I love the name Kathleen!!!! I wanted to name my youngest that, but DH wouldn't. My mom is Kathleen and was Kashie as a kid and then Kathy and now just Kathleen. Same as you, you can tell when people met her based on which they use. Her parents used to call her Kashie, now just one of her sisters does, and not all the time. I miss hearing it. My grandmother (her mom) was also Kathleen but went by Kay. My mom was going to name me Kathleen as well, but knew she wanted to call me Katie so just used Katie in the end. (teachers never believed it wasn't a nickname, sigh)

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13 hours ago, Tap said:

Yes, This is how it is pronounced. 

Either 

ne-vay-uh (short e sound), na-vay-uh or nuh-vay-uh  (very slight variation on the first syllable but all are accepted pronunciations).  Always 3 syllables. 

Never like the lotion Ni-vee-ah or ni-veah

 

LOL, since Nivea is a German brand, I first encountered it in Germany, and I speak German, I pronounce it more like they do in German - Ni-vay-uh, accent on the second syllable.  So for me, it is kinda like the lotion - the first syllables just a bit different.  I actually had no idea how Americans would pronounce Nivea...  I would've guessed the first of your two options (but with the accent on the first syllable??).

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3 minutes ago, Matryoshka said:

 

LOL, since Nivea is a German brand, I first encountered it in Germany, and I speak German, I pronounce it more like they do in German - Ni-vay-uh, accent on the second syllable.  So for me, it is kinda like the lotion - the first syllables just a bit different.  I actually had no idea how Americans would pronounce Nivea...  I would've guessed the first of your two options (but with the accent on the first syllable??).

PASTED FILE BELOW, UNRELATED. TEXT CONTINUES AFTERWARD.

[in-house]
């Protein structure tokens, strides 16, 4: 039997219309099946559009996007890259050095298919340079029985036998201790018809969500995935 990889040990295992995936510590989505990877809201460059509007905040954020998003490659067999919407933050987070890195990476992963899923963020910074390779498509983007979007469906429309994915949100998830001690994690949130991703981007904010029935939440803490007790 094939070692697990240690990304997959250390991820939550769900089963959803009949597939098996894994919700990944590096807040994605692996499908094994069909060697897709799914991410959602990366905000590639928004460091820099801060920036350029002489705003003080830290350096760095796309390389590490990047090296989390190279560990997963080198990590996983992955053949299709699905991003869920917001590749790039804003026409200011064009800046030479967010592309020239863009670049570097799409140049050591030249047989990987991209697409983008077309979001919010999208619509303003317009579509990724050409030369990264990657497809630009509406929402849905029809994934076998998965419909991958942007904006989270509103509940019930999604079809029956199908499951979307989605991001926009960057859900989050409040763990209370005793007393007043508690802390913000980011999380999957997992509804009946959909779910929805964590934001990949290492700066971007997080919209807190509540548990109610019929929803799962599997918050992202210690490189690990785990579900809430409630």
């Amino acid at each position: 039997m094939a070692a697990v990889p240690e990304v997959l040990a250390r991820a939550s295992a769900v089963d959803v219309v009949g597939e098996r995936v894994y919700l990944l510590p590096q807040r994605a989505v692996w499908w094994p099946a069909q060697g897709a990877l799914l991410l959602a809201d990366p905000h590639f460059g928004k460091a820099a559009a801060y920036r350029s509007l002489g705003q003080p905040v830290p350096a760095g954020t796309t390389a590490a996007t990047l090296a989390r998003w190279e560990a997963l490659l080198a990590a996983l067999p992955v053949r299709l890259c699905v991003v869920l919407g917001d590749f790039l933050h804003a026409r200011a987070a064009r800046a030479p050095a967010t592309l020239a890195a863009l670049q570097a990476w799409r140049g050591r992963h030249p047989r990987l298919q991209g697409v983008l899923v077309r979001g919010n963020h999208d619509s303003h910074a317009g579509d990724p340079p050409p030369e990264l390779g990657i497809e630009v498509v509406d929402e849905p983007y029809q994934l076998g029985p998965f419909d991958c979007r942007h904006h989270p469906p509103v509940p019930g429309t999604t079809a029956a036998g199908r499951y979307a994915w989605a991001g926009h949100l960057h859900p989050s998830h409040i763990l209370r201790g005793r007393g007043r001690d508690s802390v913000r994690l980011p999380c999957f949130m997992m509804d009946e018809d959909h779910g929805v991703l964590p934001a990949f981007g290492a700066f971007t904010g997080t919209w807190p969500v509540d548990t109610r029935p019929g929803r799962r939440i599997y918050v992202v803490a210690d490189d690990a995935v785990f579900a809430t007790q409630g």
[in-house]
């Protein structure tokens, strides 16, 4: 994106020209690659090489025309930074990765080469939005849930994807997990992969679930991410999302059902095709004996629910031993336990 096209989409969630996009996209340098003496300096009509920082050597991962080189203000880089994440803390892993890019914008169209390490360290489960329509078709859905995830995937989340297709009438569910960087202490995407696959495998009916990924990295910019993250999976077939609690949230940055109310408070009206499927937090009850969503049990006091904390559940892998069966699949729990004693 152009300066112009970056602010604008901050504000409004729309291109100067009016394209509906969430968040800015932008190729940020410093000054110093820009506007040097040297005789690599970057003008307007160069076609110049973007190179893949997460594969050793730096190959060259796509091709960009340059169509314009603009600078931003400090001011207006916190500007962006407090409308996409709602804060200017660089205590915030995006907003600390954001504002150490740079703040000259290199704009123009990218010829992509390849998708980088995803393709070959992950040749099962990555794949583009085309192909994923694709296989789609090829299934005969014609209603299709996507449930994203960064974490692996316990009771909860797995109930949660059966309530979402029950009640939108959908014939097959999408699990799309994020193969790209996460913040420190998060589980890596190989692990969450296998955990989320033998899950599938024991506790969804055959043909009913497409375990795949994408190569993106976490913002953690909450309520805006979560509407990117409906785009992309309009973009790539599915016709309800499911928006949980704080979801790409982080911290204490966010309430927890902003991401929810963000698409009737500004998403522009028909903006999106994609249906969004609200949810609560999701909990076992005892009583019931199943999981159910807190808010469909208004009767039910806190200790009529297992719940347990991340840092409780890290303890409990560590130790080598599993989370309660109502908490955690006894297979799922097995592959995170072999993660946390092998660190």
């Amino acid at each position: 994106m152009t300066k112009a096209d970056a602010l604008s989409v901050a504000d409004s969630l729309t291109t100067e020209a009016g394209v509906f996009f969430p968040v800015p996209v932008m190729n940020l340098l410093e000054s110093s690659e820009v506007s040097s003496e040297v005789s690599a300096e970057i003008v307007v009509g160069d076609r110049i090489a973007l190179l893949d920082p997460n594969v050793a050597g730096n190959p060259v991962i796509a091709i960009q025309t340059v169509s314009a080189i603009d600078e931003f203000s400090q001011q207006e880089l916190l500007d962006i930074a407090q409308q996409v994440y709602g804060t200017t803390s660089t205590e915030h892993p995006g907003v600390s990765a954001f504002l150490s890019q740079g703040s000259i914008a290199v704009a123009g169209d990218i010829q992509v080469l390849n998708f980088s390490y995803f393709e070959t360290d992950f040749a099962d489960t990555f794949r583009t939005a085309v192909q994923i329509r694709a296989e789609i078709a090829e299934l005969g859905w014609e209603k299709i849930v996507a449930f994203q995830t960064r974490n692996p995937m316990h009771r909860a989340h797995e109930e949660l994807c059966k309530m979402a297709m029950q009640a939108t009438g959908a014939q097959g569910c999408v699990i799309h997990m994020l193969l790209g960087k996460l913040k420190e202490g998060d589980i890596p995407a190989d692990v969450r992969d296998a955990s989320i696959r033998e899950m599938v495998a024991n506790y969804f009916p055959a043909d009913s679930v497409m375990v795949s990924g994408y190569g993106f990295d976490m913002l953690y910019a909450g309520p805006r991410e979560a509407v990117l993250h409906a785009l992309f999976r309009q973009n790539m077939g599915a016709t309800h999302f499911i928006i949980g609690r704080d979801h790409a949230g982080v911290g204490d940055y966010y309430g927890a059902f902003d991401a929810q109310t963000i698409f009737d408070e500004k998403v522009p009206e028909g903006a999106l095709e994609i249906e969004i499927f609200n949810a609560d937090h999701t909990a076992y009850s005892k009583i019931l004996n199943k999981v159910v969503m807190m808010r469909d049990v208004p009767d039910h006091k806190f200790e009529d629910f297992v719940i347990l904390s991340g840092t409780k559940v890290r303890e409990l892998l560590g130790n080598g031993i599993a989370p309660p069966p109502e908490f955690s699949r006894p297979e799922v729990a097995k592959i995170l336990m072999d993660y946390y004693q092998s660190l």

I pronounce it like you. But I too first heard it overseas. 

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This reminds me of the Strange Name Movie. It's a doc on Netflix.

I was surprised my son and daughter in law told me the name they were considering since they aren't even pregnant yet just thinking about it. But I would never give an opinion because it can be so hard to find a name both parents can agree on.

My mom's name starts with "Sh" and she felt the need to name my sister and I "Sh" names as well. Which is annoying since no one ever calls us the right name and I now answer to any variation.

 

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On 6/9/2018 at 11:24 AM, Ktgrok said:

I love the name Kathleen!!!! I wanted to name my youngest that, but DH wouldn't. My mom is Kathleen and was Kashie as a kid and then Kathy and now just Kathleen. Same as you, you can tell when people met her based on which they use. Her parents used to call her Kashie, now just one of her sisters does, and not all the time. I miss hearing it. My grandmother (her mom) was also Kathleen but went by Kay. My mom was going to name me Kathleen as well, but knew she wanted to call me Katie so just used Katie in the end. (teachers never believed it wasn't a nickname, sigh)

 

This reminds me of my maternal grandma's nickname growing up. She was a Norma Jean, which was an incredibly plain name common in her generation...I remember cracking up the first time we got together with her and her younger sister at the same time and her sister called her Norm. That was so funny to me (I was around 12 or 13)!